One has been around for 40 million years, one is running into a wall, and one may soon power much of Europe.
1 Sure, our planet looks like a watery blue marble from space, but one-third of Earth’s land surface is partially or totally desert.
2 The world’s largest desert is Antarctica. That’s right, an area doesn’t have to be hot to qualify—it just needs to lose more moisture than it gains.
3 There are parts of the Atacama Desert in Chile where no rain has ever been recorded. Scientists believe portions of the region have been in an extreme desert state for 40 million years—longer than any other place on Earth.
4 And yet more than 1 million people live in the Atacama today. Farmers extract enough water from aquifers and snowmelt streams to grow crops and raise llamas and alpacas.
5 If you get lost in the desert, you don’t have to urinate on your shirt and wear it on your head like Bear Grylls to avoid dying of thirst. You can suck water from the branches of some palms, such as buri and rattan.
6 Contrary to lore, cacti are not a sure thing. If you want a sip from a barrel cactus, you’ll need a machete to carve it open—and choosing the wrong species could give you headaches and diarrhea.
7 Then again, if you are lost in the desert, headaches and diarrhea might not be your biggest problem.
8 You’re better off with a prickly pear cactus. But wait until night so you don’t expend water sweating.
9 The world record for crossing the Sahara by bicycle was set in 2011 by Reza Pakravan, 36, a market security analyst in London, who made the 1,084-mile journey in 13 days, 5 hours, 50 minutes, and 14 seconds. He started in Algeria, cycled south, then turned east through Niger and Chad to reach Sudan.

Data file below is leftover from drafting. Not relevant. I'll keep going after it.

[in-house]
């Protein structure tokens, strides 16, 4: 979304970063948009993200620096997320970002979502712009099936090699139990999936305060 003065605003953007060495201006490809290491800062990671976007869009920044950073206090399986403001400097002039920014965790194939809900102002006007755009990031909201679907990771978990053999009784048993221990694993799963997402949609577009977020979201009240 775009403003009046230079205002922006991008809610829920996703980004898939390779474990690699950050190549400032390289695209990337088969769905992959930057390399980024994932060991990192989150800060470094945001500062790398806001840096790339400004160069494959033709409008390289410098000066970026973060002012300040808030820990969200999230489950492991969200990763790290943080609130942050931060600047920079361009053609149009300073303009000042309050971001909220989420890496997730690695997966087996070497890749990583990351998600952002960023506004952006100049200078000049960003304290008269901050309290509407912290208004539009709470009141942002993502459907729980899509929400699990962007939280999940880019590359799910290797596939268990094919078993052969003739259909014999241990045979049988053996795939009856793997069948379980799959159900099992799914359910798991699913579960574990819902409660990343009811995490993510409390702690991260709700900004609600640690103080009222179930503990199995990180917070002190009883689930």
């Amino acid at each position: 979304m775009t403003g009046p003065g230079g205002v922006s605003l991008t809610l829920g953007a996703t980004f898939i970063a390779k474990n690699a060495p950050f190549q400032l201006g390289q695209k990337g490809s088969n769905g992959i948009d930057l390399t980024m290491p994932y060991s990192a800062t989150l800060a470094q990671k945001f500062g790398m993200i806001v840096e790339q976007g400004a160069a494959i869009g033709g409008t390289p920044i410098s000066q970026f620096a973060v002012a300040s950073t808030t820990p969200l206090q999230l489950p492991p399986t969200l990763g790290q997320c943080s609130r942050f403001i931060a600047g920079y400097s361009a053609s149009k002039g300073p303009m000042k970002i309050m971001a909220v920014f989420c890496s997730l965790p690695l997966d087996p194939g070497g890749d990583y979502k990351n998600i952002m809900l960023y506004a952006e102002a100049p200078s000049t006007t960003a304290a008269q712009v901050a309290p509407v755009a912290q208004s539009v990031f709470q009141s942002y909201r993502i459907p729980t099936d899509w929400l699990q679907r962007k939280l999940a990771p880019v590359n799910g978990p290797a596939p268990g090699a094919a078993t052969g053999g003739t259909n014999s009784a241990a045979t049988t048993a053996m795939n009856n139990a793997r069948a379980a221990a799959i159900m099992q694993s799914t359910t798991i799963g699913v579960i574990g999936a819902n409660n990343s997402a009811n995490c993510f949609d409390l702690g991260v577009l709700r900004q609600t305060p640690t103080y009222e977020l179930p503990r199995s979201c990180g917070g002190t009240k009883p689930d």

10 Pakravan’s guide hauled the 6,000 calories of food and 7 liters of water he consumed each day.
11 Next time maybe he’ll drive: The $1 billion, 2,900-mile Trans-Saharan highway will link Africa’s most populous city, Lagos, Nigeria, to Algeria and Tunisia.
12 Workers on the highway occasionally stumble across dehydrated corpses.
13 To build a stretch of road through the Mauritanian desert, engineers erected nylon curtains and planted drought-tolerant trees to hold back the dunes. Extreme temperature fluctuations killed the trees and buckled the road. A multilayered roadbed composed of seashells solved the buckling, but the shifting sand still, well, shifts.
14 About 46,000 square miles of arable land turn to desert every year due to climate change and practices such as forest clear-cutting. Desertification threatens the livelihoods of more than 1 billion people in 110 countries, the U.N. says.
15 About 1,000 square miles of Chinese land turns into desert every year, fueling deadly, globe-circling dust storms.
16 In northeastern China, a Green Great Wall of shrubs and trees now being planted may win back the edges of the Gobi Desert. The wall will eventually stretch 2,800 miles from outer Beijing through Inner Mongolia.
17 Combating desertification doesn’t require high tech. In Burkina Faso, one village increased crop yields 50 percent just by positioning stones to slow runoff and digging pits to collect rainwater.
18 German particle physicist Gerhard Knies calculated that in six hours, the world’s deserts receive more energy from the sun than humans consume in a year. An 8,100-square-mile stretch of Saharan desert—an area the size of Wales—could power all of Europe.
19 That calculation inspired the 2009 formation of the Desertec Industrial Initiative, a project that aims to construct a network of solar and wind farms stretching across Africa and the Middle East. It would connect electricity to Europe via high-voltage DC cables.
20 Desertec would cost an estimated $500 billion, but by 2050 it could supply enough renewable, nonpolluting electricity to fill 15 percent of Europe’s demand.